Ladies and Gentlemen of the Association : If the ideas of a complete Educational

System which I have now so imperfectly sketched are true and just, yet they cannot PX be realized in a single year. You and I may not live to see them embodied into living 25 facts in this noble State of our adoption. The generation to which we belong may

pass away before the fullness of the idea is translated into actual laws and institutions. 2. Meanwhile it is the proper duty of the true man not only to labor in faith for the real25 ization of every noble idea in laws and institutions which may remain to bless a En future age, but to stand in his appointed lot, and work while it is called to day, with biz such imperfect instruments as are furnished by the systems actually existing around i him. To you it belongs, by your combined efforts, not only to develope in Wisconsin bith a system of greater symmetry and completeness, but to put into these dead forms of

system a devout, intelligent, and earnest soul, a quick and glowing life. From the da discussions of this annual gathering, we must all go forth again to the burdens and let the battles of life. May we go with a fuller appreciation of the real wants of our to pee people, with a profounder sense of personal responsibility, with a more extended there acquaintance and a wider charity for our fellow laborers in this vineyard of the Lord, f this and with a more earnest consecration of ourselves to the great cause of human ime to be provement in whatever professional or industrial station, in whatever position, humslelis ble or conspicuous, in hu.nan society, may be assigned us severally by the Divine it by Taskmaster of us all.

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I Am of that class of individuals who have the great care and responsibility resting upon them of teaching and governing a school of seventy scholars, in a miserably low, ill-contrived 20 by 24 room, without shadetrees or window blinds to keep back the burning san, which pours its scorching rays full in the faces of its suffocating victims. Nothing but the same old newspaper curtains which were used when our fathers and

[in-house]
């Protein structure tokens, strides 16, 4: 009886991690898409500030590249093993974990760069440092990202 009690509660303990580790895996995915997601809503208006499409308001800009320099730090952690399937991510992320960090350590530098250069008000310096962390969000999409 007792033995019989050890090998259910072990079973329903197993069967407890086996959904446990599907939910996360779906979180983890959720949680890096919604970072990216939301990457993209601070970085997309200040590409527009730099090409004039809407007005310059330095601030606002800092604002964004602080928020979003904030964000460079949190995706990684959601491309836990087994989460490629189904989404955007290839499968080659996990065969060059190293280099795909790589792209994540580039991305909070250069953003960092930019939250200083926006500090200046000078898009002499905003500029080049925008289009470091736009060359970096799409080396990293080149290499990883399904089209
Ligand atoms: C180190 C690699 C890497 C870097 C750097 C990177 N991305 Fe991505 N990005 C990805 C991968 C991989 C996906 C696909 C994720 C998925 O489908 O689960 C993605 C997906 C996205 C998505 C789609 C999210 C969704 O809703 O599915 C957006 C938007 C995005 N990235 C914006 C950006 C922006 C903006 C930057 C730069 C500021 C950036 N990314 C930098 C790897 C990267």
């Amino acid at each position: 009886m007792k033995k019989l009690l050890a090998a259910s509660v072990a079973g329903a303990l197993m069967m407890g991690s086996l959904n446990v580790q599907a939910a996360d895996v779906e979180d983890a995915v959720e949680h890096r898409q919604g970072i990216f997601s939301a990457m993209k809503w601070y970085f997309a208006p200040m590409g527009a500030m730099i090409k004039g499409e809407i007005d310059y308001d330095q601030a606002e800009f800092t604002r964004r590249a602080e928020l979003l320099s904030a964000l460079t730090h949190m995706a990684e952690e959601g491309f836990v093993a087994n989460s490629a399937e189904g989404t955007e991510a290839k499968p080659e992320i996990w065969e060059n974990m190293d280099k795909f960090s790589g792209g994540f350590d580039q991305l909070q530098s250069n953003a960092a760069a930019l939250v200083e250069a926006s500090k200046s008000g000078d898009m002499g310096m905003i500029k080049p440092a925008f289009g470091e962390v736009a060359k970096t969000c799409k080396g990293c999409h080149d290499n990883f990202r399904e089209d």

mothers were school-boys and girls, are permitted to adorn the place 11 Wed where, day after day, the children of rich and poor are compelled to spend

the greater part of their time. Nothing to render it attractive but the

broken desks, the rusty stove, the dingy walls, half stripped of the coat ingen given them by the mason, the leaky roof, and the smiles which now and

then light up the teacher's visage, although, I assure you, this requires a
great exertion on his part, surrounded as he is, by so gloomy an aspect.

of “Progress" is rife in our land. “Welcome! thrice welcome!" the glorious day when friends and patrons shall have progressed so far in the scale of civilization as to see the need of visiting their schools. Go and sit thirty minutes upon the back-breaking benches, where


children are required to sit hours; and breathe the air which they must in

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“ Hant

hale in such an ill-ventilated room; see your children moping into school half an hour after their class has recited, and when requested to study their lessons for the coming recitation, hear the common excusegot any book.” Mothers! ray at least one-half the attention to the wel. fare of your children that you do to the geese and turkeys in your poultry yard, the linen in your chests, or the silks in your presses. Fathers! te as anxious to see your children doing well as you are to see the pigs in their pen, and the cattle in your fields, in a thriving condition. Parents, guardians, all! care as much for the clothing of the minds of your children as you do for that of their bodies. Now there is not a well-to-do farmer in the land who would trust the management of his cattle to the supervision of any man. Why, then, I ask, should he trust the training of his children, year after year, to those with whose character he is wholly unacquainted ? for surely they are of more value than many cattle! We repeat our request, that you“ Visit Your Schools.”